Cage free - Chickens raised for eggs are typically kept in battery cages inside an enclosed, windowless industrial chicken house and never see the light of day. Some egg producers don't use the cages and let them "free range" inside the chicken house, with no outdoor access, and they can be labeled cage free. This is not healthier for the chickens and they don't produce better eggs. They are still fed an all grain diet, and can be given antibiotics, Chickens and turkeys raised for meat (as opposed to eggs) are not typically caged, rendering the label meaningless on those products.

Certified organic - The USDA certified organic label on meat, dairy, and eggs only means that the animals were fed certified organic feed. It has no reference to how the animals were raised. Chicken or eggs that are organic has to be allowed outdoor access, but again, there are no regulations on the type of access.

Antibiotic/hormone free - Routine use of “subtherapeutic” antibiotics for disease prevention or growth is associated with confined, unhealthy conditions. The “Antibiotic-free” claim is not allowed because antibiotic residue testing technology can’t verify animal never received antibiotics. “No antibiotics administered,” “no antibiotics added” and “raised without antibiotics” claims are allowed by USDA if producers prove antibiotics were not added/administered at any point.

Synthetic hormones are sometimes used in milk- and meat-producing cattle to increase production and weight. “No hormones added” or “no hormones administered” claims are allowed if producers prove no hormones were used during the animal’s life. “Hormone-free” claims are not approved by USDA since all animals produce hormones naturally. Hormones are prohibited for use on chickens, turkeys and pigs so this label is meaningless on products from those animals.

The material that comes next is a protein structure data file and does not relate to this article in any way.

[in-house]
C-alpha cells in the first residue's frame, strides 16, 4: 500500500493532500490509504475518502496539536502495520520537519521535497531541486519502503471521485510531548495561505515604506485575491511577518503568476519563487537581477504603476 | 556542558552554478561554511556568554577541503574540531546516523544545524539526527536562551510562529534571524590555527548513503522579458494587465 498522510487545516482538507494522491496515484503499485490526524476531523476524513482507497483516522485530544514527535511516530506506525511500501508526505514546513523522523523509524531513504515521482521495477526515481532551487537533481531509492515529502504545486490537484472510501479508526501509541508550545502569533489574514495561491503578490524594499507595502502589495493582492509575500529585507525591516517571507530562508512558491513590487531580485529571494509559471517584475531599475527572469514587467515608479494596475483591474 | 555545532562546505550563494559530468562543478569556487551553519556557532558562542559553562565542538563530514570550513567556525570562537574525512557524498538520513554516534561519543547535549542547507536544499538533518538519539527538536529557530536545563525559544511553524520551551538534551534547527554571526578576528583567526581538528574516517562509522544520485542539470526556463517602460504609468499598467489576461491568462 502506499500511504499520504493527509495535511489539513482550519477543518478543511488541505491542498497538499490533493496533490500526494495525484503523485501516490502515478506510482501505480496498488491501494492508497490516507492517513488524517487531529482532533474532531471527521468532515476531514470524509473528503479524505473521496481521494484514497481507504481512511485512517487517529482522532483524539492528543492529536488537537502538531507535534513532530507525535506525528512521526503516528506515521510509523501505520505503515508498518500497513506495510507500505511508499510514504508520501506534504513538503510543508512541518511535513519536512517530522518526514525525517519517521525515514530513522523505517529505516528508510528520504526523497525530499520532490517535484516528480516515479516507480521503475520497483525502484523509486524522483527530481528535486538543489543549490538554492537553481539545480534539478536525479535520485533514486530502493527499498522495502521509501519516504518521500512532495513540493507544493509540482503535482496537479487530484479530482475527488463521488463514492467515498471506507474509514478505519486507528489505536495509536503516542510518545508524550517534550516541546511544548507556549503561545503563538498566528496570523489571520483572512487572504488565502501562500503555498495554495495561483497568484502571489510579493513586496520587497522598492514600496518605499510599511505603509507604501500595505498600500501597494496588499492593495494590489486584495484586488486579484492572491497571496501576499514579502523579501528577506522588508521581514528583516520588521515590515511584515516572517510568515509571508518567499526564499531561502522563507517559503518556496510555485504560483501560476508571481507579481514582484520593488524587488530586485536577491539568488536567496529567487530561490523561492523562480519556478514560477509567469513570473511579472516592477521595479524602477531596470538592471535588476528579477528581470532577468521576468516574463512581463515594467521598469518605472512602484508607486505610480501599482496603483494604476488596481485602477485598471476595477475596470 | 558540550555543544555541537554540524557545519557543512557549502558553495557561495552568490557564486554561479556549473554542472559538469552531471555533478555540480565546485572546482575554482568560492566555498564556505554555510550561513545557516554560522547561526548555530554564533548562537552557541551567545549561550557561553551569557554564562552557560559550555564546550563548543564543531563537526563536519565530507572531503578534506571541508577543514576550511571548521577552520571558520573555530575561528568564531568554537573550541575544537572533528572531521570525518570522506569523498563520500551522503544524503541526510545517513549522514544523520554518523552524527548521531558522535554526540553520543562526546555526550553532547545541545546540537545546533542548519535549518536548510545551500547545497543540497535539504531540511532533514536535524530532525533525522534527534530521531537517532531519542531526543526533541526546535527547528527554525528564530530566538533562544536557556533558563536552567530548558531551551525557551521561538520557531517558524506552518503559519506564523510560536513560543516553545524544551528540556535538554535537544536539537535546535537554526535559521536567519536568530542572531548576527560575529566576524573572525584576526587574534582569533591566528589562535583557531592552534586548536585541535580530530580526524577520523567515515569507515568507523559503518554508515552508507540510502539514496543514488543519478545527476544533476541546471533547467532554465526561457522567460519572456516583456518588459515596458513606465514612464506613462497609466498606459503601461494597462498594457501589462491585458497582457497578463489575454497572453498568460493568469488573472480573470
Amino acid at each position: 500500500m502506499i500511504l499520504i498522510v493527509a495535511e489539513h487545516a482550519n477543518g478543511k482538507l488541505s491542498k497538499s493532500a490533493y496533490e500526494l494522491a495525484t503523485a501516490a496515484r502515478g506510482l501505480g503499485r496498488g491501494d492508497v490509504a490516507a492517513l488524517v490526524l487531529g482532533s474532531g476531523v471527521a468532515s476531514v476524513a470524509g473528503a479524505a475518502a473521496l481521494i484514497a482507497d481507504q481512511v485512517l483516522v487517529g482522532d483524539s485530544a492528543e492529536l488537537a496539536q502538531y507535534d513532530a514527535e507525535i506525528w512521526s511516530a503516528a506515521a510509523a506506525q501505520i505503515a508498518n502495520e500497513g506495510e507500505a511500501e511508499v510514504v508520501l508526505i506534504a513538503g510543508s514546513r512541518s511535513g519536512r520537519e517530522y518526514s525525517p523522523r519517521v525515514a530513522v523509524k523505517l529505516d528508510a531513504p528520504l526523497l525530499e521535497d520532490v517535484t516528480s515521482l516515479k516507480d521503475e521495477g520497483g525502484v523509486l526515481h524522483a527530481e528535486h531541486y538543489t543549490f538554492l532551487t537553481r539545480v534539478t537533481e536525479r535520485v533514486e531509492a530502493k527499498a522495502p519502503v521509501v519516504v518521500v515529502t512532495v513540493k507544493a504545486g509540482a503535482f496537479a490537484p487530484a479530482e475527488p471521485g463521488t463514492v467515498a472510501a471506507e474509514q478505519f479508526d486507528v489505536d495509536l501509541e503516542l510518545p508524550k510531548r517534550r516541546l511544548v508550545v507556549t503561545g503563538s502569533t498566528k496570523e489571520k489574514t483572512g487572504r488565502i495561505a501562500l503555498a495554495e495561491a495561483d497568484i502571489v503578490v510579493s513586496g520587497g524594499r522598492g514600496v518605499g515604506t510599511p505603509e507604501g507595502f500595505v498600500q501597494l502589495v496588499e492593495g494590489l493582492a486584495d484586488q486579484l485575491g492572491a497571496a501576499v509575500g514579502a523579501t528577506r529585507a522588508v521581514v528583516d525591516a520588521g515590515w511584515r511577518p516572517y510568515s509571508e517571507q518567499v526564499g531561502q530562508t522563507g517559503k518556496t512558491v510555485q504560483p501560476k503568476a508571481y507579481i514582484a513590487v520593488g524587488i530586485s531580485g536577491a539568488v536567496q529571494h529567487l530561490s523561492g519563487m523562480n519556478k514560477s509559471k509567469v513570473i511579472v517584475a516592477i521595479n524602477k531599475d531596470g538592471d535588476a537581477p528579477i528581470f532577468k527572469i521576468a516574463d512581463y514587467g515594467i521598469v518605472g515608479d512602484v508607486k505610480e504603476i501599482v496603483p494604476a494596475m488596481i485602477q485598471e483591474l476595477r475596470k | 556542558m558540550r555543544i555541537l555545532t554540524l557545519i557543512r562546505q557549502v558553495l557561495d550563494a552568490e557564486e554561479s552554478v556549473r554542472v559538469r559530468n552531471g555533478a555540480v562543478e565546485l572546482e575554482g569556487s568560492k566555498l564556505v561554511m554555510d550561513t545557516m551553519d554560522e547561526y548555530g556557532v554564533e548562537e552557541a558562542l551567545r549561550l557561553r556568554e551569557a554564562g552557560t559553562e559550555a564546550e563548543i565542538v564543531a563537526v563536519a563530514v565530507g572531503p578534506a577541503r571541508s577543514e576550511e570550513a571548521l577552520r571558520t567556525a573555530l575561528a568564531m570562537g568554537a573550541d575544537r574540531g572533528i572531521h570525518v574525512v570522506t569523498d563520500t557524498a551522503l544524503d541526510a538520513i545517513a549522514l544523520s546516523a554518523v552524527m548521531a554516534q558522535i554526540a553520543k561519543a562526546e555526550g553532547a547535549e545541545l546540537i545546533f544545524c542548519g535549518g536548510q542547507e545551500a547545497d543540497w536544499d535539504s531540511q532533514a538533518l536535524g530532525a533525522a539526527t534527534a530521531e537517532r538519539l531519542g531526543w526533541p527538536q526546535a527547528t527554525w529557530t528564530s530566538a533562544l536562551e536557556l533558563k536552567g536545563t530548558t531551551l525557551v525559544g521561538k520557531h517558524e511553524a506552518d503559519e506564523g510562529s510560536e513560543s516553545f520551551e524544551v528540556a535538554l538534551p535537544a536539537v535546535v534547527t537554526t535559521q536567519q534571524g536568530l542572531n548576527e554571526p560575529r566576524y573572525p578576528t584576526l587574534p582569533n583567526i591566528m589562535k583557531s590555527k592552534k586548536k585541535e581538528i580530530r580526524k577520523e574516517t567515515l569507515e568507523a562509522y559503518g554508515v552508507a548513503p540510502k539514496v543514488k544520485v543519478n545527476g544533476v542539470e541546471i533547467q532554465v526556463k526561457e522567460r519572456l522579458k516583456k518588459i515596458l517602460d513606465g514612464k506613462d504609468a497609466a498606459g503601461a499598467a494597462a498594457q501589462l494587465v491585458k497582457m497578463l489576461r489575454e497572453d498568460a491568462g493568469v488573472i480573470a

Vegetarian fed - This label is used for meat poultry, eggs, and pork. It only means that the feed used was free of animal byproducts. Omega 3 enriched eggs means the hens received feed supplements that contain sources of omega 3 fatty acids, such as flaxseeds. Chickens, turkeys, and pigs are natural omnivores and thrive on a varied diet of grass, bugs, mice, seeds, nuts, and anything else they can forage. Truly pastured eggs from your local farm are the gold standard and have a higher nutritional value than conventional supermarket eggs. They have:

  • Twice as much Vitamin E

  • 38% higher Vitamin A concentration

  • Twice as much long-chain Omega-3 fats

  • 2.5x more total Omega-3 fatty acids

  • Less saturated fat and cholesterol

The best (and most ethical, environmentally friendly) way to source your meat, eggs, or dairy is to get to know your local farmer. Try to find one that follows sustainable or regenerative farming practices and raises their animals outside on pasture. They can tell you exactly what the animals eat and how they are bred and raised. The farm should have an open door policy, meaning you can visit and see the animals in their environment. Visit, or go to your local farmers' markets. Local butcher shops can also give you the names of farms they process meat for.

Purchasing your animal products as locally as possible keeps your food dollars in your community, supports the farmers who are properly raising animals, leaves a smaller carbon footprint, and you get higher quality, more nutritious and flavorful meat. Know where your food comes from!

"Don't you find it odd that people will put more work into choosing their mechanic or house contractor than they will into choosing the person who grows their food?"

~ Joel Salatin

Polyface Farm

Stock photo - Wix images